Thursday, January 27, 2011

The Super Bowl Won't Be Broadcast in 3D?

There has recently been some news that was released that might have quite a few football fans disappointed. If you were getting excited about seeing the Green Bay Packers and the Pittsburgh Steeler’s Super Bowl showdown on February 6 on a 3D TV, I’m sorry to disappoint you, but that won’t be happening. Super Bowl XLV will not be broadcast in 3D.

Consumer Reports have confirmed that Fox Sports, the executive rights holder of the Super Bowl game this year, will not be offering viewers the opportunity to watch the big game in 3D. So don’t plan on running out and buying a 3D TV for the game, unless you simply want a new TV for the Super Bowl and happen to want 3D as well.

So, why is Fox not broadcasting the biggest game of the year in 3D? Well, honestly, it’s really not a huge surprise. Over the past year, there has definitely been a low adoption rate of 3D HDTVs. That low adoption rate is really one of Fox Sports main reasons for not broadcasting the game in 3D. The network stated, "Unfortunately, given current levels of adoption, there is no business model that makes sense for producing a show as complex as the Super Bowl in 3D at this time. 3D requires an entirely separate production at significant expense without generating incremental revenue to offset the additional costs. We prefer to focus all our energy on doing the best possible HD production possible, which this year features more than 40 cameras," said the network.

In the past year more than a million 3D HDTVs were sold, which wasn’t as many as the TV industry had hoped, but it still shows that 3D is definitely beginning to integrate itself into the home. 3D is an industry that continues to expand. In 2010 there were a lot of very successful 3D movies in theaters including Toy Story 3 and Alice and Wonderland. In 2011 there will be at least 16 3D films in theater, and most, if not all of them, should be released on DVD in 3D as well. TV channels are also slowly beginning to broadcast in 3D. As of February 14, ESPN 3D will begin broadcasting 24/7 in 3D.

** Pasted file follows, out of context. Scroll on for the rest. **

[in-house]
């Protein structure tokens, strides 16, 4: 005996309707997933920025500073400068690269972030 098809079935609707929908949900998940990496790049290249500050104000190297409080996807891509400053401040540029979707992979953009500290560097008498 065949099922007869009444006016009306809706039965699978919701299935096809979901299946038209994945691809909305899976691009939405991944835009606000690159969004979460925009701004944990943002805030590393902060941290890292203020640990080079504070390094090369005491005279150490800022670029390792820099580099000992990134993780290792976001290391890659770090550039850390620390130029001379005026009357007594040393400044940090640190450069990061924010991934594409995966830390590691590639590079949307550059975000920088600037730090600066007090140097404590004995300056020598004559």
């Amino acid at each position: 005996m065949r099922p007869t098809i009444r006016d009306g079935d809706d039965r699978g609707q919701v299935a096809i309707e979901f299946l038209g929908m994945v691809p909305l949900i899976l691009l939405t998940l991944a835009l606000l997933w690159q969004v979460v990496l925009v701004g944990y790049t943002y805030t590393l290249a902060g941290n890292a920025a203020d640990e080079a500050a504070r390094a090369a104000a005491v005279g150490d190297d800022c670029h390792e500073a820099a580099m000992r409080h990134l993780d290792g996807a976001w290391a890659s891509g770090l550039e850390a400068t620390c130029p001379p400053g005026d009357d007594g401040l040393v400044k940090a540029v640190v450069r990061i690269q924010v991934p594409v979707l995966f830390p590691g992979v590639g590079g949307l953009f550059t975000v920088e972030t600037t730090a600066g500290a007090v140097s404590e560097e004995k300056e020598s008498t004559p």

Fox Sports obviously didn’t feel that broadcasting Super Bowl XLV in 3D was important or profitable enough, but you can’t help but wonder if things might be different if ESPN had gotten the broadcasting rights. Oh well, I guess we will never know.

So, no you can’t watch the big game in 3D, but if you’re still looking for a 3D TV, here are a few of the top 3D HDTVs available.

Panasonic TC-P54VT25
$2,795 from

Panasonic offers a variety of different features with the TC-P54VT25. It has an incredibly vibrant display and offers very realistic 3D and 2D images. The only thing that I can really be critical about when it comes to this 3D HDTV is that there is no 2D to 3D conversion, but besides that, it is an excellent option.

LG 55LX9500
$3,399 from

LG created a masterpiece when it comes to the 55LX9500. It is incredibly thin and has excellent picture quality. The problem with the 3D TV by LG is that it doesn’t come with a pair of active shutter glasses, which really stinks. Another issue is that it is very expensive, but if you can get around that, it is a wonderful choice.

Sony XBR-60LX900
$4,249 from

Sony’s XBR-60LX900 3D HDTV is a fantastic TV. It offers excellent SD and HD content display, as well as having very nice 3D effects. It also is extremely thin and quite chic. The issue is that like the LG 55LX9500, the XBR-60LX900 is very pricey and may simply be too expensive for buyers.

Samsung UN55C9000
$3,499 from

The UN55C9000 3D TV from Samsung is a great TV. It is incredibly thin and light for a 55-inch TV. The issue with the TV is that the 3D images simply are not as immersive as were expected, but it’s still a fantastic option if you’re looking for a 3D TV.

It’s kind of disappointing that the Packers and the Steelers big game won’t be available in 3D, but even though you won’t need a 3D TV for the game, that doesn’t mean you should put off looking for one if you’ve been thinking about making the jump to 3D. These four 3D HDTVs are the top of the line. They are some great options that you should definitely look into.

Computer Service Now

Monday, January 17, 2011

Sony's New 65-inch Bravia 3D TV

Sony Bravia XBR-65HX292The hot word at CES 2011 was undoubtedly 3D. There wasn't a booth you could walk into without hearing or seeing something about 3D. Even companies that had no 3D products whatsoever were using it to draw people in. If there was one company, however, that was severely showing off their 3D technology, it was Sony. Their new Bravia line of displays is what they were mainly touting which includes 27 new models of LCD panels.